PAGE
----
The Family Medical Leave Act (FMLA) was passed 25 years ago. Upon its passing, eligible employees could take up to 12 weeks of unpaid leave within a 12 month period for qualifying medical and family reasons. This unpaid, job-protected leave could be used in order to care for a new baby, adopted or foster child, or to take care of themselves or a family member’s serious medical condition. The FMLA sets a minimum standard that all states must follow and allows for four different ways to calculate the 12 month period. It is important to note that states can also pass their own laws regarding leave as long as it meets the minimum standards that the FMLA sets forth, so you need to know your state’s regulations.
The Calendar Year: This method is the most straight forward. An eligible employee can take 12 weeks of FMLA leave at any time during the year. Potentially, an employee could wind up “stacking” time, using 12 weeks of leave at the end of the year and then using another 12 weeks at the start of the new calendar year.
Any Fixed 12 Month Period: The fixed 12 month period calculation is similar to the calendar year calculation. However, the year can be determined as the company’s fiscal year or can start on an employee’s anniversary date. Similar to the calendar year method, an employee could use their leave at the end of the 12 month period, and then take another 12 weeks at the start of the next period.
First Day of Leave; Measuring Forward: Using this method, the 12 month period is determined by the date that an employee first takes leave. For example, an employee takes an FMLA leave starting on November 1, 2018. They then have 12 weeks of eligible leave time to be used between that date and October 31, 2019. The next 12 month period would start no earlier than November 1, 2019, or later, depending on when they next used FMLA leave.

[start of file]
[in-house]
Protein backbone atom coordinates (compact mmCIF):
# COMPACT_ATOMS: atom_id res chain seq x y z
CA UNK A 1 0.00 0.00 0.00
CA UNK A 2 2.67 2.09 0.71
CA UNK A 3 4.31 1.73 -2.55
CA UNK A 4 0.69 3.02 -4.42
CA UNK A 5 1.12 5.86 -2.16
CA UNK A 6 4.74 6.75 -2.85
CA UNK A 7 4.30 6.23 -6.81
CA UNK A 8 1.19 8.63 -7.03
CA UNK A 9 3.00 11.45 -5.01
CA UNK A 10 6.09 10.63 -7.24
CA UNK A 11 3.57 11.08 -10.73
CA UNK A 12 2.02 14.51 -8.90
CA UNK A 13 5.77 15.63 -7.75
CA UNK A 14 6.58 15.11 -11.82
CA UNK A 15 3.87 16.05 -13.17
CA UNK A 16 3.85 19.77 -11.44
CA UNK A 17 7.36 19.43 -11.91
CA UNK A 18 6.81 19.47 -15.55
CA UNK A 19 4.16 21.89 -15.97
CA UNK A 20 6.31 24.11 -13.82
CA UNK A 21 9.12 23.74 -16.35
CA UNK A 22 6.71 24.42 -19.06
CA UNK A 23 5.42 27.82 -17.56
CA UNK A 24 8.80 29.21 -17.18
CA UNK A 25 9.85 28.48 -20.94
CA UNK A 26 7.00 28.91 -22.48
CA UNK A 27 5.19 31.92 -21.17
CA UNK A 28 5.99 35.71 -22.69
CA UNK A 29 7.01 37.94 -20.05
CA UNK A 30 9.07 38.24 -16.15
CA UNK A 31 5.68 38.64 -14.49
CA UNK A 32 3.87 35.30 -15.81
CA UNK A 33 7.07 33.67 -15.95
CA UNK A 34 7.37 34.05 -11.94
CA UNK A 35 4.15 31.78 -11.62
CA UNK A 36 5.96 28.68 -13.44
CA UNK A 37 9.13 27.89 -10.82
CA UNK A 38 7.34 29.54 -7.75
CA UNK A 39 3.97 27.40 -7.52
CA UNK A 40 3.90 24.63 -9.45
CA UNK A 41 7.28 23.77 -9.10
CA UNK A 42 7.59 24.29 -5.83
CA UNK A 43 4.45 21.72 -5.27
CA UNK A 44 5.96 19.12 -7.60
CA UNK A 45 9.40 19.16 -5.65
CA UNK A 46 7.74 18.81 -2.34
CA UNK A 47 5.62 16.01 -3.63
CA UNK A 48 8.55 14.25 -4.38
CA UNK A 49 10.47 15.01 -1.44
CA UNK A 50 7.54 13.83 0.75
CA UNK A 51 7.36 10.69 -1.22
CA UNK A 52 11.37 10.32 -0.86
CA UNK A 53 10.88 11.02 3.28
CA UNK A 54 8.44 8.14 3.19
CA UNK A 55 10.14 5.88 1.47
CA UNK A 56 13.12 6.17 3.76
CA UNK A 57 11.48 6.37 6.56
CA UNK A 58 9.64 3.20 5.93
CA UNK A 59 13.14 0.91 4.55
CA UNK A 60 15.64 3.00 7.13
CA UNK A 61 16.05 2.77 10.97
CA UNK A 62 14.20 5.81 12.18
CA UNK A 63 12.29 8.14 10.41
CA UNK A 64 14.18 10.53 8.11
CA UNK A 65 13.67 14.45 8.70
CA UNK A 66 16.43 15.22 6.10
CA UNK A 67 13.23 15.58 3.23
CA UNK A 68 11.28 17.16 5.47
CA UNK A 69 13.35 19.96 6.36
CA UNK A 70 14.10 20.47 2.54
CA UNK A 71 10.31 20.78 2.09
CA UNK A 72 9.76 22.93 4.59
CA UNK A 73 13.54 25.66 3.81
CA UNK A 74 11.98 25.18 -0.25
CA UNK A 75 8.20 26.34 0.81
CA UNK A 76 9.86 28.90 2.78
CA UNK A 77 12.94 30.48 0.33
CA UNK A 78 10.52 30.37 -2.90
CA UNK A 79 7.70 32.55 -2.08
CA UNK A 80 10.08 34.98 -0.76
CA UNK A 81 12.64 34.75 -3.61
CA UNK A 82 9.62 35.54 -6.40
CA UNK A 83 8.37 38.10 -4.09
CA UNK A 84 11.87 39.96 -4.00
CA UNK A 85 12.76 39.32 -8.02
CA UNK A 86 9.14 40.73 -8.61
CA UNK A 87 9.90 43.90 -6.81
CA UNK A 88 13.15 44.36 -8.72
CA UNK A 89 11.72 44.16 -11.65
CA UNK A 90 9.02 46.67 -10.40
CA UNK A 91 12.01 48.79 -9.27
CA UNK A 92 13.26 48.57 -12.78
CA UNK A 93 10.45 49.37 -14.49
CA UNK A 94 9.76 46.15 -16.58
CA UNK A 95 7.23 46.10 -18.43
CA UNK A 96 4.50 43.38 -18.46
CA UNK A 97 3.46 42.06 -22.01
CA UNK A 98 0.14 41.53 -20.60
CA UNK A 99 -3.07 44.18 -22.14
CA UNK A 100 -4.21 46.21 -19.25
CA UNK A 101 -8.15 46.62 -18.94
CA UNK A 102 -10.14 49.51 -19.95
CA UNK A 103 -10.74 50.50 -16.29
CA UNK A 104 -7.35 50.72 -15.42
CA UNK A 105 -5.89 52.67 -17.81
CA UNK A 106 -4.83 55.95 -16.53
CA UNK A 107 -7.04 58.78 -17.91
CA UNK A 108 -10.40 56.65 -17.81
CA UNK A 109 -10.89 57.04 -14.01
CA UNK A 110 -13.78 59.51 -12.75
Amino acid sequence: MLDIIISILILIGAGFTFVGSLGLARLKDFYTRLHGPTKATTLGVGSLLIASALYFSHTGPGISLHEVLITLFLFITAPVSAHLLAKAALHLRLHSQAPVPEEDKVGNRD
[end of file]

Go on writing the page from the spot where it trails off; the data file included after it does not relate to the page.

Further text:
First Day of Leave; Measuring Backward: This is probably the most complicated method to use and requires more administrative time to track. This is sometimes also referred to as the “rolling” calculation method. When using this method, you look back at the preceding 12 month period to determine how much leave time an employee has remaining. For example, the employee starts a leave on November 1, 2018. The employer would look at the time period preceding that, November 2, 2017 to the current date, and calculate how much FMLA time had been used and what balance is remaining.
No matter which method an employee chooses to use to calculate FMLA leave, it must be applied consistently to all employees. You need to ensure that the method used is clearly stated in written policy since neglecting to do so will result in the employee being able to use whichever method is most beneficial to them. You can change the calculation method used, but must provide employees with at least 60 days’ notice and the transition to the new method cannot cause them to lose out on any leave they are eligible to take.
The federal and state laws concerning FMLA are complicated and administering the programs can be time consuming. Contact us here at De Novo HRC if you have questions or need assistance.